If you lack a balanced game plan, the Premier League is so ruthless and unforgiving that it will eat you up and spit you out.
Luton’s season needs to start on Saturday, at home to Wolves. They have sleepwalked to the bottom of the table after four defeats in which they have mustered a measly seven shots on target and now is the time to wake up.
I’ve seen a whole-hearted dedication to defending from Rob Edwards’ team, but nowhere near enough commitment to attacking. There needs to be a better balance and this is the beginning of a three-game run against opponents in the bottom five — Wolves at home, Everton away, Burnley at home — which will shape their season.
Luton need to cut loose and show some of the personality and character which got them to the Premier League in the first place. More shots. More crosses. More headers.
Against Fulham last weekend, there was not enough attacking intent and they didn’t press high up the pitch. Instead, they retreated to within 10 yards of their own box, which allowed Fulham to dictate the play, grow in confidence and attack freely.
Luton Town have a whole-hearted dedication to defending but they must show more commitment to attacking
Jacob Brown was so hellbent on tracking Timothy Castagne that he was practically playing the role of a sixth defender
Jacob Brown, playing up top with Carlton Morris in Luton’s 5-3-2 system, was so hellbent on tracking Fulham left back Timothy Castagne that he was practically playing the role of a sixth defender. When you sacrifice attackers to that extent, any chance of hurting your opponent on the counter becomes nigh on impossible.
It only takes one mistake to undo all of your hard work, which happened when Luton goalkeeper Thomas Kaminski spilled the ball to Carlos Vinicius for Fulham’s winner. On the very rare occasions when Luton tried to make use of their front players, they posed problems. But the attackers were surviving on scraps.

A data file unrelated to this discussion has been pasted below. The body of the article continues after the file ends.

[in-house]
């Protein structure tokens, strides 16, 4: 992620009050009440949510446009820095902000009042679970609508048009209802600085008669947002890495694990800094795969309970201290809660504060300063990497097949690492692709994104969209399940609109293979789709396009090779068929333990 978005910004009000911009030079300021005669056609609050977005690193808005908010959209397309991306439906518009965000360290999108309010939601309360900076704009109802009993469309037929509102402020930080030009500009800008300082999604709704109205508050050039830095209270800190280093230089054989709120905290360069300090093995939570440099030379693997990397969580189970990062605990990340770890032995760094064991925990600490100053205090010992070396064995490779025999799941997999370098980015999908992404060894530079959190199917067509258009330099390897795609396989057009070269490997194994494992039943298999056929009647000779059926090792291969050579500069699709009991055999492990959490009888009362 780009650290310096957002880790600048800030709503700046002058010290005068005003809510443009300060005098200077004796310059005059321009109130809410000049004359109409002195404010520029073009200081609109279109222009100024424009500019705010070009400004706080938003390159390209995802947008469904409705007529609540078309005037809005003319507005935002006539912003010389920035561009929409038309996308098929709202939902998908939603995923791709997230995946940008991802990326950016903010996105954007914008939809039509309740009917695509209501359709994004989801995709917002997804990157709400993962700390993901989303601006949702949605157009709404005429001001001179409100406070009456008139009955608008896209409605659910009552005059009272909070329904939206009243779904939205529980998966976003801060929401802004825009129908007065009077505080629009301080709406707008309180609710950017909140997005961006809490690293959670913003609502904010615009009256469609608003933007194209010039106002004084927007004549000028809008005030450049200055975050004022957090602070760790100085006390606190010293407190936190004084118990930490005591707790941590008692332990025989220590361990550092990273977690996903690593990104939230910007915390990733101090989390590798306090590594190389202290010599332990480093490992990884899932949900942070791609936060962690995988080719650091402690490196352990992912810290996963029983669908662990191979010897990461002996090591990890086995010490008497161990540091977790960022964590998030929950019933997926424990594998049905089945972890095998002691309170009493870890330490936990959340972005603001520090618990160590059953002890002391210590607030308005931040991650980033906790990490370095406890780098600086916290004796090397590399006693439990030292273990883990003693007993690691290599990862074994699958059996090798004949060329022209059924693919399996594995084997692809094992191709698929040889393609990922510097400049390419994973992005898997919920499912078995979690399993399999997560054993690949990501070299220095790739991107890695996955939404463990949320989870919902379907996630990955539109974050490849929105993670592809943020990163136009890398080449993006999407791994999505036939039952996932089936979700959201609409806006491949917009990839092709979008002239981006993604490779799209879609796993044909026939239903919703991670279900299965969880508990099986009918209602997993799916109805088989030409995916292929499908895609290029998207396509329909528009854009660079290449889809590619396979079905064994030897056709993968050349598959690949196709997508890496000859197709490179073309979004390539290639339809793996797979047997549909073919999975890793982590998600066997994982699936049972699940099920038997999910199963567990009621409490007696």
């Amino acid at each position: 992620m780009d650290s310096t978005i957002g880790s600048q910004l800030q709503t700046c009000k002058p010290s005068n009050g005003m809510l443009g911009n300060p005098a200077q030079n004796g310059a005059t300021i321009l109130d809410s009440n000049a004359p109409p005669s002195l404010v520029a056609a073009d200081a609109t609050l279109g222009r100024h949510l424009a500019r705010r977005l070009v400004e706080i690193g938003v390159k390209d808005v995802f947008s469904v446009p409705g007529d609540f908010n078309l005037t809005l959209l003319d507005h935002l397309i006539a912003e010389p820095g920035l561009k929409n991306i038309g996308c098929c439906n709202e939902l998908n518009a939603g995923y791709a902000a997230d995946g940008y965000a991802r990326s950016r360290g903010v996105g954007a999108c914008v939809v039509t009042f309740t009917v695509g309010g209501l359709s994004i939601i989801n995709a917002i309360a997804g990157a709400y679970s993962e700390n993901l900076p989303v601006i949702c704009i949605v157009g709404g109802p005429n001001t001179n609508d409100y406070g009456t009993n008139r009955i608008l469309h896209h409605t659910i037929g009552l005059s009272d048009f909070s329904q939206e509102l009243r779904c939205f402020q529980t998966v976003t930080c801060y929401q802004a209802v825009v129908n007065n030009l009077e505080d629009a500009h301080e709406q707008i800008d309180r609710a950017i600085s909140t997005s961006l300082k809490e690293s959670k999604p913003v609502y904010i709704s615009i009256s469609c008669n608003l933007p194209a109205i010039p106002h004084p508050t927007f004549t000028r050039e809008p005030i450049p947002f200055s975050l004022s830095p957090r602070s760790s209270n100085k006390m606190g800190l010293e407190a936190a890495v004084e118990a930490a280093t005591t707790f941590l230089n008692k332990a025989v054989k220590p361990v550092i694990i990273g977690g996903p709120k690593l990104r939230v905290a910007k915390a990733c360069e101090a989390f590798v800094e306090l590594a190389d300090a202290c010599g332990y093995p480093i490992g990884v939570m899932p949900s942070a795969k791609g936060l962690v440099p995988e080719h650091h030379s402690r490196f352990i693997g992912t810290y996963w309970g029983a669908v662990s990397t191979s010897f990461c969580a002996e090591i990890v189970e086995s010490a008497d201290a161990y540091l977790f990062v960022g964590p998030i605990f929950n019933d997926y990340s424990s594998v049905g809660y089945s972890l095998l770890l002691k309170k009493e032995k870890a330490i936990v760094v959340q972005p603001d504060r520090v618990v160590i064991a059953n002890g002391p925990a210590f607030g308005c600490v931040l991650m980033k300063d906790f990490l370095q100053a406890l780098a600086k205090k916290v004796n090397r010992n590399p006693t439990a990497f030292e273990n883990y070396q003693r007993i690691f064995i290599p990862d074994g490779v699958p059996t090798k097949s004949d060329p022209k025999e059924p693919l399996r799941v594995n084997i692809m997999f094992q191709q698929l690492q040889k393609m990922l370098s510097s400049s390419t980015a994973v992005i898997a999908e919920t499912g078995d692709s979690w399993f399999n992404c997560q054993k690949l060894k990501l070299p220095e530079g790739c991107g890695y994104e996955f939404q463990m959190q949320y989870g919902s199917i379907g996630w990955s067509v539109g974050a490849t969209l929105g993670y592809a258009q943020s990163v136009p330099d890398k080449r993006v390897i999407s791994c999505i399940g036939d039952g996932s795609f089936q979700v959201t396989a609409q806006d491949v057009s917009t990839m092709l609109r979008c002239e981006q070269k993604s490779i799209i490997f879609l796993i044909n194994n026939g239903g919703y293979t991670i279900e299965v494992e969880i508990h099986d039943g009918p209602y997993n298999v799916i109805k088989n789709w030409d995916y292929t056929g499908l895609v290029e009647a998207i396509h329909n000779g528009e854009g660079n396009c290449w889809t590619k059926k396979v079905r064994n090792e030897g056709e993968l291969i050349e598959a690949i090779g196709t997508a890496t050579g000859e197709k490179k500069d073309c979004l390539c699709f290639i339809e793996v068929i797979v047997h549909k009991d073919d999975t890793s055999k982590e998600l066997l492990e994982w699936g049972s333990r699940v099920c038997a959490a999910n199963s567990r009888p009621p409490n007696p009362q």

Luton can take inspiration from other promoted clubs who adapted to the Premier League, and Brentford boss Thomas Frank was a fascinating listen on Sky Sports’ Monday Night Football. Brentford use five at the back against the ‘top six’ opponents, but when they feel they can go after teams, they use four.
Brentford’s Thomas Frank serves as inspiration for finding a way to adapt to the top flight
Maybe now is the time for Luton to move away from a back five with a run of games against opponents in the bottom five
Maybe now it is time for Luton to move away from a back five. This season, they have averaged 31 per cent possession — the lowest in the Premier League — and are only completing 206 passes per game on average. Luton’s ultimate aim is to make sure they are better than just three other teams and survive.
We have seen signs of life from Burnley, who are sticking to their beliefs under Vincent Kompany, but now it is Luton’s turn. Kenilworth Road wasn’t ready for the start of the season. The team hasn’t looked ready, either. But if they are to stand any chance of surviving, Saturday needs to be the game in which they show some attacking intent. There is no time to lose if they’re going to stay up.